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NCJ Number: 165504 Find in a Library
Title: Victims' Stories Can Build Compassion in Society (From America's Victims: Opposing Viewpoints, P 23-28, 1996, David Bender, Bruno Leone, et al, eds. -- See NCJ-165502)
Author(s): M T McCluskey
Date Published: 1996
Page Count: 6
Sponsoring Agency: Greenhaven Press
Farmington Hills, MI 48333-9187
Sale Source: Greenhaven Press
P.O. Box 9187
Farmington Hills, MI 48333-9187
United States of America
Type: Survey
Language: English
Country: United States of America
Annotation: Stories of victims can build empathy in American society by giving women and others a voice of authority in public debate, and women should use their stories to emphasize the need to balance individual rights and responsibilities.
Abstract: Violence against women tends to be invisible in the public eye, yet domestic violence, acquaintance rape, and sexual harassment casts women as inevitably damaged and vulnerable to male control. Instead of dismissing victim stories as individual whining that breeds division and cynicism or paternalistic protection, stories of the personal suffering of women can be used to build public empathy. Stories of women's sexual victimization can sometimes establish women as empowered and responsible individuals, particularly since the traditional stereotype of certain women as passive sexual victims is inseparable from the traditional stereotype about other women as sinister sexual agents. Critics of victim feminism argue that many women shrink from identifying with feminism because of the indignity of the victim role presented by feminists. Such critics, however, tend not to challenge the identification of victims of oppression as pathetic and impotent but instead aim to simply displace the traditional negative victim image. Victim stories alone are not transformative, just as they are not in themselves victimizing. Speaking out about personal pain should be viewed as an honorable way of asserting public power.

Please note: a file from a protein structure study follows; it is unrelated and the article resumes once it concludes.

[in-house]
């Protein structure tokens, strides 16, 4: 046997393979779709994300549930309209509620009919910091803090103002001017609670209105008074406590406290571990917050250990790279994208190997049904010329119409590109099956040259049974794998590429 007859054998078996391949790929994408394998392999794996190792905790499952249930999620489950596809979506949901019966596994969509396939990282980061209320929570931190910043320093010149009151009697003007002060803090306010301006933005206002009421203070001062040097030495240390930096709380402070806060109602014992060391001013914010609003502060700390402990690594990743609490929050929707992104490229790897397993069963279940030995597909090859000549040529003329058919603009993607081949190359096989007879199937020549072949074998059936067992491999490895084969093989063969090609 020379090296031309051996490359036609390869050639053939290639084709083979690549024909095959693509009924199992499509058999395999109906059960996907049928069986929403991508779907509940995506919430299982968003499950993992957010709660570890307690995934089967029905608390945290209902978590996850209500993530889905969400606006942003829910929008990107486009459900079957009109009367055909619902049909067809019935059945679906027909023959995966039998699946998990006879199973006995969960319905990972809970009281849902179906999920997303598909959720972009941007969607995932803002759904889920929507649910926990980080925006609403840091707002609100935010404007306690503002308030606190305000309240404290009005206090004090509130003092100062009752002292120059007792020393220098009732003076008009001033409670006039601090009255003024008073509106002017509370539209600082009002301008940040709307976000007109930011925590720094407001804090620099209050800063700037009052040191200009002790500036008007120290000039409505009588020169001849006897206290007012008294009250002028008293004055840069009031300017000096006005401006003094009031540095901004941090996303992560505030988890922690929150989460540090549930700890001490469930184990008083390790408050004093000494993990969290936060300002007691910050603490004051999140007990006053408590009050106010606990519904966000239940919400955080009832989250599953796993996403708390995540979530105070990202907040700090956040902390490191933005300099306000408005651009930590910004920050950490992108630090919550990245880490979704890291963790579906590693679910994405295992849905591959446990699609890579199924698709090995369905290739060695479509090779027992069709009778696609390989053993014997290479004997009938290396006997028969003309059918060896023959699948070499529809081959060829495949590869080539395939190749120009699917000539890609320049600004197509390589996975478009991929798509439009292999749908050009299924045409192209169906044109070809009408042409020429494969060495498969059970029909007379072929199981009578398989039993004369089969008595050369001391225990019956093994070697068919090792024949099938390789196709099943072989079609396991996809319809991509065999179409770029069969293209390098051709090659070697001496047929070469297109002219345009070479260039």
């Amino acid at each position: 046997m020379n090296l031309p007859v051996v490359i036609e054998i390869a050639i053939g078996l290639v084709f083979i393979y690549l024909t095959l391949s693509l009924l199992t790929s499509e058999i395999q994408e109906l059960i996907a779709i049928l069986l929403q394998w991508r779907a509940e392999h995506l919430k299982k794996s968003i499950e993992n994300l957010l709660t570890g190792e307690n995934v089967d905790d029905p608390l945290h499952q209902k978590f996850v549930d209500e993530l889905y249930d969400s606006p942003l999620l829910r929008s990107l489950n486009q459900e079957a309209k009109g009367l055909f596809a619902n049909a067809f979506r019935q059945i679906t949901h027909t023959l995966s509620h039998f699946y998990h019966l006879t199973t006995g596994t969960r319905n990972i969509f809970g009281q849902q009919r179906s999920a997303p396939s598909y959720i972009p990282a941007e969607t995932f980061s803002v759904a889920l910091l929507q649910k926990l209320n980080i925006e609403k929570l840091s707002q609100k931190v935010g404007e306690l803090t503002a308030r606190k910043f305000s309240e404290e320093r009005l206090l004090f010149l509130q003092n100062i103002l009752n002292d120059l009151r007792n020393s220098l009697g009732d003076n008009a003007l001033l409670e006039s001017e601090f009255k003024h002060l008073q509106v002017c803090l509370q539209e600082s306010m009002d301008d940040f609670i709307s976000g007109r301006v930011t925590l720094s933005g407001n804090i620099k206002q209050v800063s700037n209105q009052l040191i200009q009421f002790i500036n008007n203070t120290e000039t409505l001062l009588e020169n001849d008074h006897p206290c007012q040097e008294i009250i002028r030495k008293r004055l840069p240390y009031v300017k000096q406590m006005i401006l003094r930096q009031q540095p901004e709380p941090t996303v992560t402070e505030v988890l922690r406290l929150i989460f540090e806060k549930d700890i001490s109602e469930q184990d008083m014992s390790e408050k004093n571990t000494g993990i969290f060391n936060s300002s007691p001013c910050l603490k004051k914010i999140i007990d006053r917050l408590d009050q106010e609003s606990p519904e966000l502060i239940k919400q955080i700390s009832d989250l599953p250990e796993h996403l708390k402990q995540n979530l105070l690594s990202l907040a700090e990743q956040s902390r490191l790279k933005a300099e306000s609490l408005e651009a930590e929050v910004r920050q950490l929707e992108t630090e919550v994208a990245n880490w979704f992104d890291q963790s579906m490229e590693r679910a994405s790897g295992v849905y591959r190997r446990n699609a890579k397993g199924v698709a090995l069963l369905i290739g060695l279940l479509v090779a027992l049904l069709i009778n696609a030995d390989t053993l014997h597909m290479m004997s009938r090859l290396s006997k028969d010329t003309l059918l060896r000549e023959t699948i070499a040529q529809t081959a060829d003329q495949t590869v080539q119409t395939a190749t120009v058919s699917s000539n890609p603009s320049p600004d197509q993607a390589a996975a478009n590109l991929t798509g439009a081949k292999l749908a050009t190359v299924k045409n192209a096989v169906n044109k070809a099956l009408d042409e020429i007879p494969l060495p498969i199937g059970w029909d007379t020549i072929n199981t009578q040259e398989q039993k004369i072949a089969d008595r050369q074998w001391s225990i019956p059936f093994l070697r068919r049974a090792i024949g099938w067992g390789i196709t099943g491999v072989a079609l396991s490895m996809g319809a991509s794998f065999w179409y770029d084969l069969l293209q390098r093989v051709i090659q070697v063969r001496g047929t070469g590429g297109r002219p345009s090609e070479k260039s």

Main Term(s): Female victims
Index Term(s): Acquaintance rape; Domestic assault; Feminism; Role perception; Sexual harassment; Social cohesion; Social conditions; Victimization; Victims of violent crime; Women's rights
Note: Opposing Viewpoints Series
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